How much joy do you have in your lives?

How much joy do you have in your lives?

It’s a funny question isn’t it – in today’s world, the usual question would be, how happy are you?

But I’m not sure joy and happiness are the same thing. And for me the key difference is that joy comes with a sense of peace and also a sense of something beyond ourselves. Joy is not just about us!

In the first reading we heard today, Isaiah tells the people to rejoice with Jerusalem – this is a communal activity – we rejoice together.

In the second reading Paul tells the Galatians to work for the good of all, asking them to restore one another in a spirit of gentleness – but also warning them that we reap what we sow, and so to sow to God’s Spirit, for that is the way to peace and eternal life.

And then we get onto the gospel reading. How did you react to this reading? Did it make you feel uncomfortable?

How do we relate to it in today’s world? It seems to me that Jesus is making his disciples totally reliant on the goodwill and hospitality of those they encounter – taking away their material resources. The only thing he seems to give them is the power to give or take away their peace from the places they enter.

This isn’t a situation many of us ever find ourselves in. We live in a culture which values self-sufficiency, autonomy and independence. We don’t want to appear to scrounge off others, we don’t want to be at their mercy. And who can blame us?

But reflecting on this passage brought back memories of the months I spent backpacking after university, before starting work. I had a very limited budget and at times was entirely reliant on the generosity of those I met – not to survive as such, but rather to enjoy and appreciate the places I visited.

In New Zealand we met someone who gave us a room for a night free of charge as it was awful weather, and we were supposed to be camping in a tent which really wasn’t waterproof. In the US, I met someone who gave me some money, so I could visit the local art gallery and get a good meal. And there were many more such encounters. These generous actions were unprompted but changed my whole experience of those places – and we made friends in the process.

Accepting generosity from others is powerful – it does something for relationships when you remove yourself from a position of power and make yourself vulnerable, when you accept what others have to offer.

People become more open, more connected, when we need each other, when we are able to give as well as receive.

So maybe Jesus command to his disciples isn’t as crazy as it sounds. Maybe they were more likely to be able to have real conversations and share Jesus peace with those whom they received from…. when they weren’t in a position of power, but rather welcome guests, who arrived with a message of good news, and nothing else.

The interesting thing from the gospel today is that the disciples were joyful when they returned to Jesus. It was not that everyone was nice to them, but that they had seen the power of God’s peace – they had been able to heal people, the demons had submitted to them – they had brought good news to many.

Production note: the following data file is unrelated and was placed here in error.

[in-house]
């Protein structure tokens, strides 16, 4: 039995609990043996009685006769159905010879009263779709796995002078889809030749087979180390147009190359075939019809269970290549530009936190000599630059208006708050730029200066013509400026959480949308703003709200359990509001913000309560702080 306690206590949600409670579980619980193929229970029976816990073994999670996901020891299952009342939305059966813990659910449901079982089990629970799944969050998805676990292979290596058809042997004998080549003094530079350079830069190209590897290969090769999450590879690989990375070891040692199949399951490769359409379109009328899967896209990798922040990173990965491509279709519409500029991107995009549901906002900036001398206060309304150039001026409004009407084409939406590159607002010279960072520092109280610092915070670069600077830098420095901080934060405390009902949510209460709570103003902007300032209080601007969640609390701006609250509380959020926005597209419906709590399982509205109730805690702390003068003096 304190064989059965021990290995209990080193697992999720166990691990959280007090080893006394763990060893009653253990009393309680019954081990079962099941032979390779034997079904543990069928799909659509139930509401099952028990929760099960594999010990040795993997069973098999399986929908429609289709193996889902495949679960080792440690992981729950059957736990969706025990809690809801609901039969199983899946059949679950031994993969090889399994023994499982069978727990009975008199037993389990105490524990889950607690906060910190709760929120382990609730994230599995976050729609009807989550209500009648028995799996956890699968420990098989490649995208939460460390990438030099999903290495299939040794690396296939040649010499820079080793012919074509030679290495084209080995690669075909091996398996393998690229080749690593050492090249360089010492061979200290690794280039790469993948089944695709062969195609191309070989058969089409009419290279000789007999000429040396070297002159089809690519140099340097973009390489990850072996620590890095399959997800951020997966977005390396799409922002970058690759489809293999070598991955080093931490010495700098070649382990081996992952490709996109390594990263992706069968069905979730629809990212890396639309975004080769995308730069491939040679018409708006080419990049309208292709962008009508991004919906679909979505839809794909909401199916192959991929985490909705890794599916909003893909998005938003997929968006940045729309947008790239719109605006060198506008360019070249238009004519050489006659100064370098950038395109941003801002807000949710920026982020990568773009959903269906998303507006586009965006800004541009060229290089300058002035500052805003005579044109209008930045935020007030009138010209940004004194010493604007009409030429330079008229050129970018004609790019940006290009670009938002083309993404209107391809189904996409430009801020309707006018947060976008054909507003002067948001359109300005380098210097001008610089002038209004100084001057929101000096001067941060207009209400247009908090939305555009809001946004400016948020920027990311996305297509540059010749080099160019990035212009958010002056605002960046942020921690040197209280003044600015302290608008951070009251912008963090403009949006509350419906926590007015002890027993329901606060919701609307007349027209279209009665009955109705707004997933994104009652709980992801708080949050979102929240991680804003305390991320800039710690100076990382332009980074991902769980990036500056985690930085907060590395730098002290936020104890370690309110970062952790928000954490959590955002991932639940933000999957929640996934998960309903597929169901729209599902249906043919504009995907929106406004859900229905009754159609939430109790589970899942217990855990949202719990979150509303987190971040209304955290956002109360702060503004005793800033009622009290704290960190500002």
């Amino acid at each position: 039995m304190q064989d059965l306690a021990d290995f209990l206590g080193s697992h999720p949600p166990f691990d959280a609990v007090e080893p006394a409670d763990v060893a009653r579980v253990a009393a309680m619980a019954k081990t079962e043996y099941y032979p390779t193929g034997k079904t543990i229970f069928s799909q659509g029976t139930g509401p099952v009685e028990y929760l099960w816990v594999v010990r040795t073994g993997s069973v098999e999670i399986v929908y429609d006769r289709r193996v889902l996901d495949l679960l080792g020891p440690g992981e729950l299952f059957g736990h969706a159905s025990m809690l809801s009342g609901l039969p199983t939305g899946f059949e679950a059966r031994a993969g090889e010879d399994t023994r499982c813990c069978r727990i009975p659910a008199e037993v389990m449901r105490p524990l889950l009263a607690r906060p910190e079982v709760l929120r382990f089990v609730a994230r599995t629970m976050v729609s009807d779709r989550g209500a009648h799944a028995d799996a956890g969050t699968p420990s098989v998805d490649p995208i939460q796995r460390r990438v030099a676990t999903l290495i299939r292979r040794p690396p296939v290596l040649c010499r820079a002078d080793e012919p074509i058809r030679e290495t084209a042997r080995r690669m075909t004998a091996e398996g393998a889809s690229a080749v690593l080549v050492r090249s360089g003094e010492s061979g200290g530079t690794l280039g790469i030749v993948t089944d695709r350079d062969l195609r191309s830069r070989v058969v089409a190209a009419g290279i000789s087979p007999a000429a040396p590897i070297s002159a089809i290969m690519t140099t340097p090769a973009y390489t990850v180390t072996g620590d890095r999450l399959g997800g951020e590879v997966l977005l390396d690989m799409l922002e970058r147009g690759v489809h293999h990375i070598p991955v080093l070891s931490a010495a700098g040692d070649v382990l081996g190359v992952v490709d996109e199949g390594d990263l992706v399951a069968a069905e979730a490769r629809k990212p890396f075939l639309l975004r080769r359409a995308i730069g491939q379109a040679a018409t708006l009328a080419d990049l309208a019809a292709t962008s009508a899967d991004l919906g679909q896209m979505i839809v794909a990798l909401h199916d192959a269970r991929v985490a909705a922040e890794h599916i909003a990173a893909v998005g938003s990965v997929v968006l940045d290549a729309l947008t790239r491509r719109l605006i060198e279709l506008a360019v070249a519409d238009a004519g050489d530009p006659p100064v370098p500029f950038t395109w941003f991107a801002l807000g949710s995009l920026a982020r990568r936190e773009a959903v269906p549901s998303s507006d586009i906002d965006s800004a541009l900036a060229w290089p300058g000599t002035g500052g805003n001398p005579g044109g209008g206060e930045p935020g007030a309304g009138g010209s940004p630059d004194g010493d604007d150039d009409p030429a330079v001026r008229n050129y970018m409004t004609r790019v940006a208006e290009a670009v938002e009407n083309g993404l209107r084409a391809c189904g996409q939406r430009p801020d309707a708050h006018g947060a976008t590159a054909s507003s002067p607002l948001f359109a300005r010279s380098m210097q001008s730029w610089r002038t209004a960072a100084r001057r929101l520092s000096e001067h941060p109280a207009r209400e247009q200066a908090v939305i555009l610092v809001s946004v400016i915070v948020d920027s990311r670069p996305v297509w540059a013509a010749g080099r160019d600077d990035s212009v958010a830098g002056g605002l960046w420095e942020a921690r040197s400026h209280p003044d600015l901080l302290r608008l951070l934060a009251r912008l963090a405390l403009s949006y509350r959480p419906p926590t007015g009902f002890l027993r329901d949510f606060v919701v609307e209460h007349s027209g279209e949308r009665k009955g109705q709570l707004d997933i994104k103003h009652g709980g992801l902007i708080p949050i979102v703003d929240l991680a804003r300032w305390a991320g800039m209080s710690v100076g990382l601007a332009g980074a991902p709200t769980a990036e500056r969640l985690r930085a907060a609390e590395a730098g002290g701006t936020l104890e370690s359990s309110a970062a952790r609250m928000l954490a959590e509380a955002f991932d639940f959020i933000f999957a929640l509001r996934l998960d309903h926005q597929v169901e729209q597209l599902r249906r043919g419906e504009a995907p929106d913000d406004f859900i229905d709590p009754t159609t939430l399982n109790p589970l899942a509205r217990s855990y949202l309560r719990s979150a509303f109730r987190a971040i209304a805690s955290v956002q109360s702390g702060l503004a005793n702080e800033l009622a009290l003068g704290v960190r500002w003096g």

I wonder what we can learn from this. I wonder if we were more willing to let go of stuff, if we were less concerned with our own personal success and happiness, what the impact would be… would we be more joyful? Would we have a greater sense of peace?

Now I’m not suggesting we go out and sell all we own and start walking the streets – but I am saying that I’m sure most of us have more than we need, and indeed, hold onto stuff that actually gets in the way of our joy.

Because stuff can and does get in the way of relationships – we can all work too hard to earn more money, so we don’t have time for those we care about.

We can all care so much about certain possessions or activities that we put them before relationships and people.

What would life look like, if we always put people first? What would it look like if we were willing to earn less, own less, do less?

De-cluttering our homes and our diaries is commonly understood to be a very healthy thing to do – personally, the sense of relief I get after a large clear out, is huge.

But this isn’t just about possessions. What about the other things we hold onto that get in the way of our joy?

The disciples were sent out with nothing – which would have been scary – and they were told to shake the dust of their feet from the villages where they weren’t welcome – leaving the rejection behind, not carrying it with them.

Are Anger, Fear, Unforgiveness also things we need to learn to let go of?

So what is the task Jesus sets before us?

As Debie Thomas writes: “ The task is to live simply and vulnerably. The task is to rely on the grace and hospitality of others.  The task is to stay in one place — to encounter, to engage, and to go deep. The task is to live as guests, sharing our faith with others as if they're our hosts, the people we depend on for sustenance and shelter.  The task is to speak peace, first and last.  The task is to let go in love.  The task is to believe always in the abundance and nearness of God’s economy….

“[and] when we do what Jesus asks of us, when we travel this path of vulnerability, humility, and peace-making, evil trembles, demons fall,  the world changes.  God’s kingdom comes.”

Jesus says “rejoice that your names are written in heaven” – this is something we need to keep rejoicing in today and every day – God loves our world, he loves the people in it and he wants us to know his joy and peace.

So, let’s try and remember this when we are worrying about life, when we are overcomplicating things, when we are busy and stressed – and let’s think about what we can leave behind so that we are better able to receive God’s joy, peace and love and are better able to share these gifts with our world.


Clare Heard